Upcoming Book Projects
“'The Greatest Man in the World': A Global History of George Washington"
What did other countries think of George Washington? This project explores George Washington as a global figure during his own lifetime. It follows different nations’ changing perceptions of Washington from the French and Indian War through his death and apotheosis. Framing early America within a global history, this manuscript is the first to examine Washington as a world figure, rather than one that was exclusively American. It begins with the French and Indian War and his dubious emergence on the world scene, where the French cast him as an “assassin” and the British lamented his signing an article of surrender as “the most infamous [document] a British subject ever put his hand to.” The manuscript traces Washington’s global ascent, whereby he was admired by Louis XVI for his humanity, Frederick the Great for his military skill, and George III for simply being “the greatest man in the world.” It advances that Washington, in turn, became a symbol beyond his own country and representative of universal concepts of humanity, liberty, and leadership.
"Redemption: The American Revolution, Ethics, and Abolitionism in Britain and the United States”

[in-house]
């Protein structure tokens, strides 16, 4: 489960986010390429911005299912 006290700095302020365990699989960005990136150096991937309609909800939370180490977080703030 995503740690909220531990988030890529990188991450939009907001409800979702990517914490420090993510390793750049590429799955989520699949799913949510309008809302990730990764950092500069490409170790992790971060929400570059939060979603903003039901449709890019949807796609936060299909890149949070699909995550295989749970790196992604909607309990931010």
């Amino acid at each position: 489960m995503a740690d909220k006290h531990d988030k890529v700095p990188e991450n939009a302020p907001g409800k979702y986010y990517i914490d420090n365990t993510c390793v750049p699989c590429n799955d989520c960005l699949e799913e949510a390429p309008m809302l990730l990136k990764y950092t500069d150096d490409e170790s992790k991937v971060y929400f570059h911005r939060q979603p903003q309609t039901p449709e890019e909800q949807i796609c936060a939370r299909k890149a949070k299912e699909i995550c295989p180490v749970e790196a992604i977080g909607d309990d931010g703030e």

In 1787, Article 1 Section 9 of the United States Constitution formalized the first attempt at a national anti-slavery policy. James Madison boasted that it was “a great point in favor of humanity.” But according to the constitutional provision, no action could be taken for another twenty-one years. Meanwhile, across the Atlantic, Great Britain, which was still reeling from its defeat in the American Revolution, used the issue of slavery to reassert itself as the United States’ moral superior. For many Americans, the Revolutionary War was fought to save themselves from the horrors of slavery. Not the slavery experienced by vast numbers of African American slaves, but a form of ideological and political slavery that would strip the colonists of their natural rights. America had accused Britain of being lost to honor and virtue, and the Empire’s defeat in the war seemed to support this allegation. In order to reclaim its honor, Britain attempted to assert its ethical superiority over the United States by targeting the inherent contradiction between American freedom and slavery. Slavery had always been a point of hypocrisy in the American rhetoric of superior ethics—one targeted by the British as early as the Revolutionary era—and it became a path for post-war Britain to regain the moral high ground and national honor. The anti-slavery legislation and abolitionist movement was a conscious effort by the British to prove themselves the Americans’ ethical betters on the world stage. In turn, the changing direction of the British offensive saw Americans react similarly in supporting abolitionism to maintain their reputation of virtue.